The proposed plan includes a new 19,000-seat arena for the Brooklyn Nets basketball team surrounded by a 21-acre parcel consisting of 17 buildings, many of them huge high-rise towers of up to 60 stories. 6,000 housing units are also incorporated into the plan. This project is a huge undertaking for the 76-year-old Gehry and probably the largest of his career.
From the photos I’ve seen, the Gehry touch is evident but without knowing the area, I can’t begin to make any judgement about the implications for the site. On a 2003 trip to Brooklyn with the LA Philharmonic to premiere John Adams’ El Nino, I didn’t have time to get a feel for the neighborhood, which borders the Brooklyn Academy of Music.
However, there’s a huge outcry over the project and the criticism is mounting after this week’s announcement. Whenever gentrification occurs there’s always protest. The displacement of families, businesses and neighborhood “character” is always a cause for concern, and last week’s Supreme Court ruling regarding “eminent domain” urgently brings these issues front and center. Even before the Court’s ruling, this January 2004 article from the NY Times was already raising concerns. I’ll be following this story as it unfolds precisely because it pushes all the hot buttons concerning many cities today.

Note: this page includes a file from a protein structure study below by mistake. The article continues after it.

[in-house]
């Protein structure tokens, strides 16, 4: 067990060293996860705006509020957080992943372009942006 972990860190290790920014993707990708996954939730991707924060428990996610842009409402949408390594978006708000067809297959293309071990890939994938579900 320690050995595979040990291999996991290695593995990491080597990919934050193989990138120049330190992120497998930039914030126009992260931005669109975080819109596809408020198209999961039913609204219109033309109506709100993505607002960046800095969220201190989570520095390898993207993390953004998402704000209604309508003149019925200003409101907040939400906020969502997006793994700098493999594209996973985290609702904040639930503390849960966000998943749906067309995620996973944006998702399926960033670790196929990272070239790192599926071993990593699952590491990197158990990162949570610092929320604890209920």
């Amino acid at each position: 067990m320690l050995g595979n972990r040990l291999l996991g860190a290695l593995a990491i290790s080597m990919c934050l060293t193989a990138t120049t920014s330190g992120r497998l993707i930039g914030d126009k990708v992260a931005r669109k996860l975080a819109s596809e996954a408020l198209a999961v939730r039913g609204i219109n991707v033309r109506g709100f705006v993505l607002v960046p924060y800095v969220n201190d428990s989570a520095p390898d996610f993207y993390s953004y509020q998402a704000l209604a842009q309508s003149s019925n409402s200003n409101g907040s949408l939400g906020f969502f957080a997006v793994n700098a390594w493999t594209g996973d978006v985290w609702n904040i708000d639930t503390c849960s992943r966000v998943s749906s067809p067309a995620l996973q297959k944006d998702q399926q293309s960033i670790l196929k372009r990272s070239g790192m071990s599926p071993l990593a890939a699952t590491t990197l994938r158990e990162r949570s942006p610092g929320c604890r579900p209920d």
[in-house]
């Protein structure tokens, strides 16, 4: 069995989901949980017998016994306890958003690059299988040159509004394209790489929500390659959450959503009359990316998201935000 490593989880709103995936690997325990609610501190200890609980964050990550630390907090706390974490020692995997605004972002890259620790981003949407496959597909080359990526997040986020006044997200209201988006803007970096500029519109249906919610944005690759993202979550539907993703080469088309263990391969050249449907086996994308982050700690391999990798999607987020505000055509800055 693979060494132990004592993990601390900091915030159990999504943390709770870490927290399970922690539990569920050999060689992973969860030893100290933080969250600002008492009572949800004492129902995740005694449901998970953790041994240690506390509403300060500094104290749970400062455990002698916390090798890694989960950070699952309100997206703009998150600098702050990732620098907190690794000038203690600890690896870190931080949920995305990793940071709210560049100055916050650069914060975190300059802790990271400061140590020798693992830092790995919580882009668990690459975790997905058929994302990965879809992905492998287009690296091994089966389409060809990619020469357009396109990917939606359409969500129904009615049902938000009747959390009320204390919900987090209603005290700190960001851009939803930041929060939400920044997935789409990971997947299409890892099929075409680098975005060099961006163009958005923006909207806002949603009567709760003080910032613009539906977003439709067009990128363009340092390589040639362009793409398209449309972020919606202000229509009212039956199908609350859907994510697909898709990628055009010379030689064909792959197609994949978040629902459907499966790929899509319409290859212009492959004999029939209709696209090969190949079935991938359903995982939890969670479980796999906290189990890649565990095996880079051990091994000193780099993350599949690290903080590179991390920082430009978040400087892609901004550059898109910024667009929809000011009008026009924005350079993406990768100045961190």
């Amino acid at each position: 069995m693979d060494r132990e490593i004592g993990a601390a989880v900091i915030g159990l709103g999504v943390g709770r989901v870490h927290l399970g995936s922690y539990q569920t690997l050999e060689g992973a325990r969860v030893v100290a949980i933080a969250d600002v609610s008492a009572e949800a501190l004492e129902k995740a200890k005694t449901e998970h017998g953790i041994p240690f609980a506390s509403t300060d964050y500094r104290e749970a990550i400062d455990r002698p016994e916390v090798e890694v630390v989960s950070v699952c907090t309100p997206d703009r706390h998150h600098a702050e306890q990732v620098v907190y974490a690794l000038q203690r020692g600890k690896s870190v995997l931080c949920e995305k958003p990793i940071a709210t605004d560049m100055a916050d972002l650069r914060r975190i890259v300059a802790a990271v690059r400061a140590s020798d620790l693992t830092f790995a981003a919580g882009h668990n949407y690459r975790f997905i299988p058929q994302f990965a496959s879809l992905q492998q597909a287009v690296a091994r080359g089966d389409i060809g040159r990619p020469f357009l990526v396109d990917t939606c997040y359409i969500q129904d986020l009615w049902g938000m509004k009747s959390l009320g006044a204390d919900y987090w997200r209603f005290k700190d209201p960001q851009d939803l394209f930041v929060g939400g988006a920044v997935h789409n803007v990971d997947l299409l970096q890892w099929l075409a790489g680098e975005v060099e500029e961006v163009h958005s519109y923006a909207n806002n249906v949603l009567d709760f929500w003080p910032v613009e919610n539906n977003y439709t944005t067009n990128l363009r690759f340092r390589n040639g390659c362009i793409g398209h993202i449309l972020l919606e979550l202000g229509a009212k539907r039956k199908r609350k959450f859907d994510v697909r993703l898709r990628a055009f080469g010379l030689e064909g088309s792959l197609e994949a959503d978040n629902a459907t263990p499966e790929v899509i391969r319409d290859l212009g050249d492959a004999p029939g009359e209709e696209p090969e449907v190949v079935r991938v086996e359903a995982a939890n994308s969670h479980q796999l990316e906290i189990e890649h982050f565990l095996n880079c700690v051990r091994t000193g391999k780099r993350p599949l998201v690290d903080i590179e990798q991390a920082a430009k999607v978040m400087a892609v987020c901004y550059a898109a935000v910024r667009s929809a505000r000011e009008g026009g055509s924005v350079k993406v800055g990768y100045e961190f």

Adaptive reuse/revitalization and historical preservation projects always confront the “big picture” moral issues, weighing the advantages and the disadvantages. Here in Pasadena, the revitalization of the city center, Old Town Pasadena, has breathed new life into the core of the city. Historic buildings, rich with the architecture of an earlier time, have been transformed into shops, restaurants and bookstores, creating a human-scale pedestrian-friendly outdoor alternative to ugly and wasteful big-box shopping malls.
Urban and political issues aside, from a purely design point of view, I like what I’ve seen and read so far. I’ve always thought that Frank Gehry’s architectural vocabulary spins a fresh take on a profession that is so often mired in mediocrity. His style seems to be either loved or hated. There’s no middle ground. I even hesitate in calling it a style, since that implies fashion, and nothing could be farther from the truth when evaluating this particular architect’s designs. “Vocabulary” is a much better term in this case. However, once you’ve stood next to and inside one of his buildings and felt its presence and impact on its surroundings, you realize just how good “good” architecture can be. Believe me, I’ve heard all the arguments about the Hope, First and Second Street sides of WDCH, but you don’t want to get me started with a discussion of the Music Center, the new Our Lady of Angels cathedral or a multitude of other downtown buildings in which the same argument can be foisted.
If only the leaders of the Grand Avenue Project in Los Angeles would let Frank Gehry finish realizing his vision for Bunker Hill, instead of soliciting plans from shopping mall developers (I’m not kidding!), maybe the city could finally start to shed its image as the cultural and consumerist wasteland of the West.
July 7, 2005 | Link to this entry